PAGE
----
It was hard not to notice the huge poster which greets visitors at the cathedral's entrance, showing the faces of those who lost their lives. Children, women and men including two priests were killed that fateful day. The walls were riddled with bullets and shrapnel, but the church itself was restored in 2012. The victims' names are carved in the wood around the cathedral's nave and a red marble line runs on the floor from the altar ending on the esplanade, symbolising the bloodshed.

Read also: Pope urges Iraq to embrace its Christians on historic visit

The Holy Father used the imagery of the different fabrics that make up a carpet to illustrate how the single churches in Iraq represent a 'thread' and how together they make the community and society. The importance of fraternal principles of coexistence were again highlighted. Donning a beautifully woven stole, toward the end of the cerimony, Pope Francis repeated the metaphor of fraternity and the different 'fabrics' that made society, remarking: "this garment you see me wearing was made in Qaraqosh". He will head their on Sunday 7 March.

The fabric to which he referred, the Christian churches in Iraq, is rich. It is composed of the Chaldean church, the Syriac Catholic church, the Armenian church, the Melkite Greek Catholic church, the Latin church,the Assyrian church of the East, the Ancient Eastern church, the Syriac Orthodox Church, the Armenian Orthodox church, the Greek Orthodox church, the Coptic Orthodox church and the National Evangelical Presbyterian church.

Dr. Feisal Al-Israbadi, an Iraqi lawyer and one of the main drafters of the country's Transitional Administrative law, notes that since 2003 "the de-Christianisation of Iraq cannot be traced to government actions."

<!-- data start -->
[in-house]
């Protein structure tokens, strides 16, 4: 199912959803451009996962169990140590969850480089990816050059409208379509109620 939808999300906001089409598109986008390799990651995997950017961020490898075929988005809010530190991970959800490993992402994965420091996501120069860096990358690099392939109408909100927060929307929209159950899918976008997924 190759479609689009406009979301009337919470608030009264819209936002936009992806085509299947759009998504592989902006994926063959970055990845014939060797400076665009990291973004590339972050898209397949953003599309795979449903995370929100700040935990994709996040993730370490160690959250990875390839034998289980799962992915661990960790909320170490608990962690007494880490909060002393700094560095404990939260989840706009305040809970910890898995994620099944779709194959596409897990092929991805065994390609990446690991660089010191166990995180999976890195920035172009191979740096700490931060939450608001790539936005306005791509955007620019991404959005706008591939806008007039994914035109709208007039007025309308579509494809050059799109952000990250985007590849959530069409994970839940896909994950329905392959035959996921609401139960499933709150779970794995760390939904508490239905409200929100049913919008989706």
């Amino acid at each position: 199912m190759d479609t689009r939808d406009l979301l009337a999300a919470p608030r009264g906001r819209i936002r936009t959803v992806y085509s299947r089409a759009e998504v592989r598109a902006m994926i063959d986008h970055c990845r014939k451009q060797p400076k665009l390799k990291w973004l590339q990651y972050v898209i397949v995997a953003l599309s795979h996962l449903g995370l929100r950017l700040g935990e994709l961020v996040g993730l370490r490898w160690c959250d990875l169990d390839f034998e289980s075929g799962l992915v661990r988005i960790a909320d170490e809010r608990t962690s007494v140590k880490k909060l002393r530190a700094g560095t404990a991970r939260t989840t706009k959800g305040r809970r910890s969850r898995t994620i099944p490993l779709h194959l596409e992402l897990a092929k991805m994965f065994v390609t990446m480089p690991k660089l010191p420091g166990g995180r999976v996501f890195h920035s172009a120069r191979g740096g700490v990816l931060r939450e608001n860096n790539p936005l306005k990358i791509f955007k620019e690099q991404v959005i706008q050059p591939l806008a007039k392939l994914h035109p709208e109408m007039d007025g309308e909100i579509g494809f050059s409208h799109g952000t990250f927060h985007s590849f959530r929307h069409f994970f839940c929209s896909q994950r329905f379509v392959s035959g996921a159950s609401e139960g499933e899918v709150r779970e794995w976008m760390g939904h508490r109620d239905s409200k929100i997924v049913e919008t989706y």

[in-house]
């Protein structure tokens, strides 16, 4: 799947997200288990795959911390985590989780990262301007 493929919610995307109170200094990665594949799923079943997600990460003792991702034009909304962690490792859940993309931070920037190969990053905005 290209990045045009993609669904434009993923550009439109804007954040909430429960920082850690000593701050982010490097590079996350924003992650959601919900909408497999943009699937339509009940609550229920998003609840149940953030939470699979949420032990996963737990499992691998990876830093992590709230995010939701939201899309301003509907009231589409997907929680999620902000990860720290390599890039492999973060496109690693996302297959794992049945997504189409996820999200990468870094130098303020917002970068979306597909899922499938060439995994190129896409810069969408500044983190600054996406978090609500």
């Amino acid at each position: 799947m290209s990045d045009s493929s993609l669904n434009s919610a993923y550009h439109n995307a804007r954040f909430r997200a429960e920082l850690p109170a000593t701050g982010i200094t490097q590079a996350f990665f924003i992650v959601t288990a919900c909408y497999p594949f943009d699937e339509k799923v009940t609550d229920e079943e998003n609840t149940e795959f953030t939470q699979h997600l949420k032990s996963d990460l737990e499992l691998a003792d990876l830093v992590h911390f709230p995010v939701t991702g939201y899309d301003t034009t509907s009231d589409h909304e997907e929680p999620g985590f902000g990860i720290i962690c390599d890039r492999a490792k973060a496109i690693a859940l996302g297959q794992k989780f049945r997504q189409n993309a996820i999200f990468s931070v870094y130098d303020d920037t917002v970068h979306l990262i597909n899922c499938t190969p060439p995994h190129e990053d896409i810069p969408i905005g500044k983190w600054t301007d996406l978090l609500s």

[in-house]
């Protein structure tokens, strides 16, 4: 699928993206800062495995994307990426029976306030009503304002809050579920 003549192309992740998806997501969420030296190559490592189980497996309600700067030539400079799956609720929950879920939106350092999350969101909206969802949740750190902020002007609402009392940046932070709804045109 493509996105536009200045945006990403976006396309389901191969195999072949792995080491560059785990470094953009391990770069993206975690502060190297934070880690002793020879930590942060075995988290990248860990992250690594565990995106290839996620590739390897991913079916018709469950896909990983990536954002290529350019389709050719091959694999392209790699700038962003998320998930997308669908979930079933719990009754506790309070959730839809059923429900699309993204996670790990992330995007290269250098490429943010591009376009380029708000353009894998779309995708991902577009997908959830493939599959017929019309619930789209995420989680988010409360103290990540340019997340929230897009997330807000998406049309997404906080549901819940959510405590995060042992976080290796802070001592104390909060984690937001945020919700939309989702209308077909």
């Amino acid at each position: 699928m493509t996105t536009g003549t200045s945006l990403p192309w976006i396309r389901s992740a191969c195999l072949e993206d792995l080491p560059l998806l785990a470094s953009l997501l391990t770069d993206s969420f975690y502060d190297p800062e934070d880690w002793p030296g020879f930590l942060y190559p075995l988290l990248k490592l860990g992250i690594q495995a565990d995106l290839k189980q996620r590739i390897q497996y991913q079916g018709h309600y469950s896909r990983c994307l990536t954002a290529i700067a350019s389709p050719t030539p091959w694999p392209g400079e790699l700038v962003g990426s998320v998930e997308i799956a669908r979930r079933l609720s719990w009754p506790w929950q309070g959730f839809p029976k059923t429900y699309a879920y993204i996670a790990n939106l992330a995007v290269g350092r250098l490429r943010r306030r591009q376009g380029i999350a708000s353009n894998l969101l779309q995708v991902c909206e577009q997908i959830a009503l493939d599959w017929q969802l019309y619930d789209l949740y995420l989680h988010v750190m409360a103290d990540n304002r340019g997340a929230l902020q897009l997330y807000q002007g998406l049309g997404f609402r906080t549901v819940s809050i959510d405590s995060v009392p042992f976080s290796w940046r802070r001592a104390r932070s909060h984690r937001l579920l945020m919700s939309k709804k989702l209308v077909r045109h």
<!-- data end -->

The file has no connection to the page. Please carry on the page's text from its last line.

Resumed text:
"It is tied to the rise of terrorist organizations such as Al Qaeda first and later IS. The Pope is not just a symbol for Catholics, he plays a role for people around the world of all faiths," Dr Al-Israbadi told The New Arab.

"I believe the government in Baghad as well favors the meeting of the Pope with the Grand Ayatollah Al-Sistani. It is highly significant to have the faiths talking to one another and showing respect for one another, an important symbolic step".

Dr Israbadi believes the modest way of life that Al-Sistani chooses is shared with the one embraced by Pope Francis, at least the latter's private residence.

The pilgrimage to Iraq has had a positive effect in unifying Iraqis welcoming the event, but as he put it "the real work of unifying the Iraqis is something the Iraqis have to do".

While the Vatican's understanding of the term 'fraternity' may resonate with the concept of 'citizenship', he said that in Iraq "there is a gap".

"The status of the citizen in Iraq is not what connects the individual to the state. People in Iraq for the most part do not perceive their relationship to the state as based on their sectarian identities, while both the Constitution and the political class do".

The Pope will start his second day with the widely anticipated meeting with Grand Ayatollah Al-Sistani, followed by an interfaith meeting in Ur and closing with a mass in the Chaldean cathedral of Saint Joseph in Baghdad.

Baghdad was known in Abbasid times as 'Madinat as Salam', the city of peace. Today, despite the enormous problems, the city and Iraqis welcomed the Pope as a messenger of unity.